2. Over the next few months, read each, taking notes as you go along and participating in any exercises the book recommends.
  3. At the same time that you’re reading these books, find a top podcast about your topic on iTunes.
  4. Every day for two months, listen to past or recent episodes of that podcast during your commutes, workouts, or even while cleaning the house.
  5. In two months, you’re going to know more about your skillset than 95% of business people.

Of course, we all know that practice is better than knowledge.

So, after tackling the above steps, consider following these steps to actually practice your skillset and build a portfolio.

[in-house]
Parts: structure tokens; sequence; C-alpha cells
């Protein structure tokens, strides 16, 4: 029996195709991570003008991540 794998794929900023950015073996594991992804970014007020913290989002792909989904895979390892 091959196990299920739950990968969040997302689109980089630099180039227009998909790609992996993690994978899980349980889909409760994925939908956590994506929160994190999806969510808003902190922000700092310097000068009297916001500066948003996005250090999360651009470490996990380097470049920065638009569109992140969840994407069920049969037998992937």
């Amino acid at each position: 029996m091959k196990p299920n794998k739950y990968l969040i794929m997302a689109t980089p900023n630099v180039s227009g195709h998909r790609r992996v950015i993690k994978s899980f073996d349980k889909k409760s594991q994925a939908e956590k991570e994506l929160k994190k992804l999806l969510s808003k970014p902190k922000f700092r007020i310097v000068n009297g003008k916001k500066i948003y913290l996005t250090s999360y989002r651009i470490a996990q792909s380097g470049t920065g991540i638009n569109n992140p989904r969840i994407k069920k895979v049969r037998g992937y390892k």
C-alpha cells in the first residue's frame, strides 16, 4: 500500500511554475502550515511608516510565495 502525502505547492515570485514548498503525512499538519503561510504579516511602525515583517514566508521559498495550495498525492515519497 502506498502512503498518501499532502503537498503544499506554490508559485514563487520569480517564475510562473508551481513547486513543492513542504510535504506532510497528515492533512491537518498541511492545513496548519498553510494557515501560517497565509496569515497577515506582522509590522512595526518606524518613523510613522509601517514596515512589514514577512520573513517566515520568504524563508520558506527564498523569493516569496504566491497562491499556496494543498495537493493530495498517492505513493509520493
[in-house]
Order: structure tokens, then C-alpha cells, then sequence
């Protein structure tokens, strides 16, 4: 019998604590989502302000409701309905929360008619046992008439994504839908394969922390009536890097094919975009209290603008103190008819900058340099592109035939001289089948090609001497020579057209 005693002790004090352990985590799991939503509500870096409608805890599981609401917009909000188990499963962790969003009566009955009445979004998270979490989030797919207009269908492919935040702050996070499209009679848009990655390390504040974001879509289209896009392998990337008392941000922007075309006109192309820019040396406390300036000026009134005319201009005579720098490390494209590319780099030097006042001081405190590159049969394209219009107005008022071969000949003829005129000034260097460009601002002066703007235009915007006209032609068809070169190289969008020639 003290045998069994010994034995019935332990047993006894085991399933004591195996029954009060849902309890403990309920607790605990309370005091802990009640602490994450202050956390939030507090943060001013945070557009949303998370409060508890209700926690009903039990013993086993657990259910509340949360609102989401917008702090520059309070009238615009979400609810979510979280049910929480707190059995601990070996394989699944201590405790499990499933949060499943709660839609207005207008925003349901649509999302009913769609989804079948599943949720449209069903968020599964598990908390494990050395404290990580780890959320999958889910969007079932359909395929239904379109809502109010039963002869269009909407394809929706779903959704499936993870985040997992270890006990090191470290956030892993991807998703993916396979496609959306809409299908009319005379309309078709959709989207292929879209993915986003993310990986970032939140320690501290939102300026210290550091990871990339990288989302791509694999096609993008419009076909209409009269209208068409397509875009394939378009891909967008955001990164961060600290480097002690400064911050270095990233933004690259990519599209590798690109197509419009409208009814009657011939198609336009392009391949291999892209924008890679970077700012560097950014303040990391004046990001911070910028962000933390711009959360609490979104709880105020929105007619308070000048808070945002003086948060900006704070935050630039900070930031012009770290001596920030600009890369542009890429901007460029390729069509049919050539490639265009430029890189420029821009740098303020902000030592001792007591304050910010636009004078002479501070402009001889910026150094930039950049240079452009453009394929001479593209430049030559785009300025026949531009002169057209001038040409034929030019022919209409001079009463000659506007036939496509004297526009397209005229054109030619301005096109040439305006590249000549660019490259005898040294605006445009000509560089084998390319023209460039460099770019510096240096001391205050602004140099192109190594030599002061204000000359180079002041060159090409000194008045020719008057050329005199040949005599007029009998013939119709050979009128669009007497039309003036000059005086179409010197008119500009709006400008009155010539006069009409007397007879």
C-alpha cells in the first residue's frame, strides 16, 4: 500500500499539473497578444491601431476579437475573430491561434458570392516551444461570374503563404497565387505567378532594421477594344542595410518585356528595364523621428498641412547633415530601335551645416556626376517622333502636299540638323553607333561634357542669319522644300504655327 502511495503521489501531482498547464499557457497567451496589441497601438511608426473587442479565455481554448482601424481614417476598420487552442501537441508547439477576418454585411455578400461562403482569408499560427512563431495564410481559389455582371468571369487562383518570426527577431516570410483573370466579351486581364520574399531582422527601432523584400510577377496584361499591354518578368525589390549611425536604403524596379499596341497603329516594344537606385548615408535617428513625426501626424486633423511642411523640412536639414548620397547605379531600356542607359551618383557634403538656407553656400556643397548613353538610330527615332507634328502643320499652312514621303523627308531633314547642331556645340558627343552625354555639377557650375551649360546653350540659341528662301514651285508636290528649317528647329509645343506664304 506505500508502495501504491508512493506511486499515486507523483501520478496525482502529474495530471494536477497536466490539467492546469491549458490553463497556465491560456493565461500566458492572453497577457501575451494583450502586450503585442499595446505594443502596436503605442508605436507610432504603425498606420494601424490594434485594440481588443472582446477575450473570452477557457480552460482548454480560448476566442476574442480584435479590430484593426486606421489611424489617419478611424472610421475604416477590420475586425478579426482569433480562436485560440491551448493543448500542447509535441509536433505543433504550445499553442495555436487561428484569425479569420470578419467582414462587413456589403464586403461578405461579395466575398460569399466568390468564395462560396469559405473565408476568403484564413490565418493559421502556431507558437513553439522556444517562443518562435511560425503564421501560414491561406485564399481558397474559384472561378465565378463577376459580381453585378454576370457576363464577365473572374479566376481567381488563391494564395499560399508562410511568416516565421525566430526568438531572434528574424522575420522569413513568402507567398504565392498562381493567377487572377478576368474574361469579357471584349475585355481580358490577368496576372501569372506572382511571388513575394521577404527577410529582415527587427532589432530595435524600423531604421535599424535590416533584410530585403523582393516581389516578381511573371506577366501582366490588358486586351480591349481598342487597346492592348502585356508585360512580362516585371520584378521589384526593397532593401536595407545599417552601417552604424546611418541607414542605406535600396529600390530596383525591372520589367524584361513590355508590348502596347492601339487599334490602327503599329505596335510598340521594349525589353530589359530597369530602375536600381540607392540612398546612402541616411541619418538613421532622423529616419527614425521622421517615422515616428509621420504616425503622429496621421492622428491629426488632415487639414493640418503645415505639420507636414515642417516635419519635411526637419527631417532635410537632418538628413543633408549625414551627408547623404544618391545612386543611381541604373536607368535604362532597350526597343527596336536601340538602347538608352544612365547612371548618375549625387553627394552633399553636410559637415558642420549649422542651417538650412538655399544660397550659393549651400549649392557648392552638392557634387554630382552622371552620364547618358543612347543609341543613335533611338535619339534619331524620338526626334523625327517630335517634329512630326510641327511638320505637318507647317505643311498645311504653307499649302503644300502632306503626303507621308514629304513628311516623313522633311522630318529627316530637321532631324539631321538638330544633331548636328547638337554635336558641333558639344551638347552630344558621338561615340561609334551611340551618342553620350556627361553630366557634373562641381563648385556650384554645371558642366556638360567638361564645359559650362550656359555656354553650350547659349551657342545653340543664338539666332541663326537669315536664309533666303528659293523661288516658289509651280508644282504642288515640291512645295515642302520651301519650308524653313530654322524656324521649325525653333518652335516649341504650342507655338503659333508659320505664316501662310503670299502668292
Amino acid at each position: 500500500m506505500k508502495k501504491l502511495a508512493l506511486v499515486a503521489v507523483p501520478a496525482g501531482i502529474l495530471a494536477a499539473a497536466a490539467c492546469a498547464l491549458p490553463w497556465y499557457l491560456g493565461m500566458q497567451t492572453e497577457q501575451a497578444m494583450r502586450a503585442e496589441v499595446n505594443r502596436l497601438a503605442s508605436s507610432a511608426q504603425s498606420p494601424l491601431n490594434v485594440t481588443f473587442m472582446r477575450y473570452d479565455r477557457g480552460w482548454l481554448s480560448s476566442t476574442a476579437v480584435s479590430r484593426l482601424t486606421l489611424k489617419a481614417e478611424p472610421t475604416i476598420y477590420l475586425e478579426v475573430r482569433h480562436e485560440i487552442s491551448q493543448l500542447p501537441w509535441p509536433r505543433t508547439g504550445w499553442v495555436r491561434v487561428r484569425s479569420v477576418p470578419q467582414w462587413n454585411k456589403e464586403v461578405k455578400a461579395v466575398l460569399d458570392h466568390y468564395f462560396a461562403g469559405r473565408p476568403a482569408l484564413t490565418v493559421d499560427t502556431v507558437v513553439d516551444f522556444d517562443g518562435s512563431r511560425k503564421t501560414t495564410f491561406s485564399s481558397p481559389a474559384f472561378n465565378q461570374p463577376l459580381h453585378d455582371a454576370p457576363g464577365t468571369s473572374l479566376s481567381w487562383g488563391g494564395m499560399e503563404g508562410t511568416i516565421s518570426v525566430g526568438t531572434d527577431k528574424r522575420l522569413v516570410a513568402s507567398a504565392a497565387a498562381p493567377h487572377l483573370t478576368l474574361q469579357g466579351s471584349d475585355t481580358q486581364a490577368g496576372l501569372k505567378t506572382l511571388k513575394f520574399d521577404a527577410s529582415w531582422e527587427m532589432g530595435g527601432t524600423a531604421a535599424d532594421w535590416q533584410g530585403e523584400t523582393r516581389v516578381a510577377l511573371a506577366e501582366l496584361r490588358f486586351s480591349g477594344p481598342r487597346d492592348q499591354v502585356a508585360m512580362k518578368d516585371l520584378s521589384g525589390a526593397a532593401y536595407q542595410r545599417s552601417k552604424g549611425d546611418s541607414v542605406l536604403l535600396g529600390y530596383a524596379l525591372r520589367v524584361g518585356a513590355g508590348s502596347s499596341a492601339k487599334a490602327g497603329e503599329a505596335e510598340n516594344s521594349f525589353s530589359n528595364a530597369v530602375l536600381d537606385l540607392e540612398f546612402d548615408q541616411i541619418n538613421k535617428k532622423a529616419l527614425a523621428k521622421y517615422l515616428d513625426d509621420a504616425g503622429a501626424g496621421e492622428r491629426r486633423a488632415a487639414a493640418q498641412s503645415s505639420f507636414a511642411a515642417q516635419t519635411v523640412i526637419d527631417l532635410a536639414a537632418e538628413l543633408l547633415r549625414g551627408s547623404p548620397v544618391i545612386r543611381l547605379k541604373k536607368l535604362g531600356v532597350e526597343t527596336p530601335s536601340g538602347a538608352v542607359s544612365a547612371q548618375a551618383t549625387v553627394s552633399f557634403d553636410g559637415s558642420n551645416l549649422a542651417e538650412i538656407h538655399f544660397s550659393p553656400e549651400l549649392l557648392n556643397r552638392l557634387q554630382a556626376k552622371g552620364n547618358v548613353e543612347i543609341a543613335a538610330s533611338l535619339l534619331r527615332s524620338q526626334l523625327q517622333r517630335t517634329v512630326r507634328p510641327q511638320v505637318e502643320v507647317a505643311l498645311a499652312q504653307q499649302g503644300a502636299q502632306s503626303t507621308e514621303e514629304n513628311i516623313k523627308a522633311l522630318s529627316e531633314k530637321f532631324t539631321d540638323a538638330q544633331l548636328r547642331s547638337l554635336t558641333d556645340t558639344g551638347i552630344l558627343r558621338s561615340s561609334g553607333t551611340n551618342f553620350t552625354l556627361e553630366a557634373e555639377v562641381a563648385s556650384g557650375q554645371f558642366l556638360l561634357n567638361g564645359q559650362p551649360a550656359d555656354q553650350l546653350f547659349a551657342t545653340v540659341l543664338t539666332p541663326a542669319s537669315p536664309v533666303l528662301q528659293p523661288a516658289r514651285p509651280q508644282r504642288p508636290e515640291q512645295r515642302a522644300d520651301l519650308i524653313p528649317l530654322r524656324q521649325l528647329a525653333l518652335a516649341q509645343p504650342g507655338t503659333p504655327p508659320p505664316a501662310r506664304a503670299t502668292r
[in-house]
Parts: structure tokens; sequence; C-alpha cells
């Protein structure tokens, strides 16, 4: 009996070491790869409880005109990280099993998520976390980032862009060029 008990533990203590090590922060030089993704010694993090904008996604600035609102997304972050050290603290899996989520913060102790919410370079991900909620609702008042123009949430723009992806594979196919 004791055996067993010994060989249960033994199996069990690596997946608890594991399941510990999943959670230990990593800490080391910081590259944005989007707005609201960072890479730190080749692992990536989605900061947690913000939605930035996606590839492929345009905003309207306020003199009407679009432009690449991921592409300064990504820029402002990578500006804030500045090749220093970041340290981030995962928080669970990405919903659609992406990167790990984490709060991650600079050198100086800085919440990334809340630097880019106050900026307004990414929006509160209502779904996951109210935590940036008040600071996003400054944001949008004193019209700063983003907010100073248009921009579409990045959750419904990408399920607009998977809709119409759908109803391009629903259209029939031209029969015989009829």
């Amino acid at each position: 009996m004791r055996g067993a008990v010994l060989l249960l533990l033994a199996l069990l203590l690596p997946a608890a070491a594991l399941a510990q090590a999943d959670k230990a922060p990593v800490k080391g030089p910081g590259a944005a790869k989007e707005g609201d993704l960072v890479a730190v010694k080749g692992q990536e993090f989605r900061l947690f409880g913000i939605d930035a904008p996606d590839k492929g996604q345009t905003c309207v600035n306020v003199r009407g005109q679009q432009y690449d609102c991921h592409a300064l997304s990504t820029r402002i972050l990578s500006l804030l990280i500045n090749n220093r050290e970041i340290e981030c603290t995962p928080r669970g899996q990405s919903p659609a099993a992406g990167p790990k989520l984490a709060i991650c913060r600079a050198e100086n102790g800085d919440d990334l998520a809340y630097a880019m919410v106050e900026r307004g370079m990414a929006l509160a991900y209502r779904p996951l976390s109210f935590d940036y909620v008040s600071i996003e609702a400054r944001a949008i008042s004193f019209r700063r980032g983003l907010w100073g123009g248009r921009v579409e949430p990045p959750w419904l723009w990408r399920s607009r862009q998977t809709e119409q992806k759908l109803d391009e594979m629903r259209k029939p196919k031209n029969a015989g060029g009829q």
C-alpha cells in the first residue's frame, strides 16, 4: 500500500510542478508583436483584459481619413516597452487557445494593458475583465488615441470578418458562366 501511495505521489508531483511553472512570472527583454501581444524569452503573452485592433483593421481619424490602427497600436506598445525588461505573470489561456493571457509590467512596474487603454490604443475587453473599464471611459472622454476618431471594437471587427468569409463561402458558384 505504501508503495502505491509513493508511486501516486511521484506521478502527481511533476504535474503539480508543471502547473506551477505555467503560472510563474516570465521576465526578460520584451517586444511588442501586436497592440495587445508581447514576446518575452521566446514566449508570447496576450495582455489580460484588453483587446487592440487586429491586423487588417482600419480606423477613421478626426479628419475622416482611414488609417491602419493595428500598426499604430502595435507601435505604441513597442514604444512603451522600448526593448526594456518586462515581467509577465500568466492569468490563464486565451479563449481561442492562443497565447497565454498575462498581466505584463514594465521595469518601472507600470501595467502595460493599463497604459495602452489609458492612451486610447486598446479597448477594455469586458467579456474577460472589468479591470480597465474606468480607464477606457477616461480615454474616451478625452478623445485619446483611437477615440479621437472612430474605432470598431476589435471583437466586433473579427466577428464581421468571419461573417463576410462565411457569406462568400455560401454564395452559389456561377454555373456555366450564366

1. Make a list of 5–10 people on Facebook (or your preferred social media platform) who’s business could make use of your new skillset (ideally, they’ll be the owner of the business or at least have significant decision-making power).
  2. Message each person explaining that you’re new to [skillset] but you are really looking for opportunities to practice what you’ve learned. Then, tell them that their business seems like the perfect fit and that you’d love to work for free for 3 months (with the same expectations as a part-time employee) to just get some experience.
  3. Rinse and repeat until at least one person accepts your conditions (make sure they know it’s as a freelancer only).

Some people will offer to pay you an intern’s wages — that’s fine, go ahead and accept the extra income.

Once you’re working for someone (whether for free or for a little bit of money), do your best work, learn as much as you can, and get a testimonial from them at the end of it.